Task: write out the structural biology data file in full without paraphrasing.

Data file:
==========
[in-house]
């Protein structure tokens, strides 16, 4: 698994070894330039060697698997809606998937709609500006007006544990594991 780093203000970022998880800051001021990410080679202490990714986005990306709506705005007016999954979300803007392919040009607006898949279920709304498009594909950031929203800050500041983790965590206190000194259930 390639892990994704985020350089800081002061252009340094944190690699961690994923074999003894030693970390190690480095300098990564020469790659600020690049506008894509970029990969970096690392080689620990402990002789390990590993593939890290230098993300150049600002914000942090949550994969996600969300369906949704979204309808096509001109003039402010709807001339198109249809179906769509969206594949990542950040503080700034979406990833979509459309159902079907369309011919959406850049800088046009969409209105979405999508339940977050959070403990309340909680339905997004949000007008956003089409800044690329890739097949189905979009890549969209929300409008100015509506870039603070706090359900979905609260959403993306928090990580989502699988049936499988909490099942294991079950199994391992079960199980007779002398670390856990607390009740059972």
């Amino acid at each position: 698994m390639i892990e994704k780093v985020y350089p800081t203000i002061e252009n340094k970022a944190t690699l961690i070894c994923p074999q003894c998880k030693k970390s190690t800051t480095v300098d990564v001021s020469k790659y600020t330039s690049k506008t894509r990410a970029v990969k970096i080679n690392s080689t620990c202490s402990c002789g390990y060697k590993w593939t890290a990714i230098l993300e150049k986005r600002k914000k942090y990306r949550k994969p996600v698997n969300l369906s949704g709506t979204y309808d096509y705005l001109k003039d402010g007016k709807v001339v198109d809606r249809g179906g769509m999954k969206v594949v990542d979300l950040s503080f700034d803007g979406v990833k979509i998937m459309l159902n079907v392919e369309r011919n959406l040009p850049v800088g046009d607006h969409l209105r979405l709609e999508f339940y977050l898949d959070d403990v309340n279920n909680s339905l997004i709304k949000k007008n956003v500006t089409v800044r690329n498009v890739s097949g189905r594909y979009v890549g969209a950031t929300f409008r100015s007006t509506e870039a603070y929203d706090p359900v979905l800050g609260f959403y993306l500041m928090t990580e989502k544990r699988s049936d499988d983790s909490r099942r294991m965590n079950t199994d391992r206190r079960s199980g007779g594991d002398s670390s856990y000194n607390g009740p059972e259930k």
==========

[in-house]
């Protein structure tokens, strides 16, 4: 698994070894330039060697698997809606998937709609500006007006544990594991 780093203000970022998880800051001021990410080679202490990714986005990306709506705005007016999954979300803007392919040009607006898949279920709304498009594909950031929203800050500041983790965590206190000194259930 390639892990994704985020350089800081002061252009340094944190690699961690994923074999003894030693970390190690480095300098990564020469790659600020690049506008894509970029990969970096690392080689620990402990002789390990590993593939890290230098993300150049600002914000942090949550994969996600969300369906949704979204309808096509001109003039402010709807001339198109249809179906769509969206594949990542950040503080700034979406990833979509459309159902079907369309011919959406850049800088046009969409209105979405999508339940977050959070403990309340909680339905997004949000007008956003089409800044690329890739097949189905979009890549969209929300409008100015509506870039603070706090359900979905609260959403993306928090990580989502699988049936499988909490099942294991079950199994391992079960199980007779002398670390856990607390009740059972």
């Amino acid at each position: 698994m390639i892990e994704k780093v985020y350089p800081t203000i002061e252009n340094k970022a944190t690699l961690i070894c994923p074999q003894c998880k030693k970390s190690t800051t480095v300098d990564v001021s020469k790659y600020t330039s690049k506008t894509r990410a970029v990969k970096i080679n690392s080689t620990c202490s402990c002789g390990y060697k590993w593939t890290a990714i230098l993300e150049k986005r600002k914000k942090y990306r949550k994969p996600v698997n969300l369906s949704g709506t979204y309808d096509y705005l001109k003039d402010g007016k709807v001339v198109d809606r249809g179906g769509m999954k969206v594949v990542d979300l950040s503080f700034d803007g979406v990833k979509i998937m459309l159902n079907v392919e369309r011919n959406l040009p850049v800088g046009d607006h969409l209105r979405l709609e999508f339940y977050l898949d959070d403990v309340n279920n909680s339905l997004i709304k949000k007008n956003v500006t089409v800044r690329n498009v890739s097949g189905r594909y979009v890549g969209a950031t929300f409008r100015s007006t509506e870039a603070y929203d706090p359900v979905l800050g609260f959403y993306l500041m928090t990580e989502k544990r699988s049936d499988d983790s909490r099942r294991m965590n079950t199994d391992r206190r079960s199980g007779g594991d002398s670390s856990y000194n607390g009740p059972e259930k």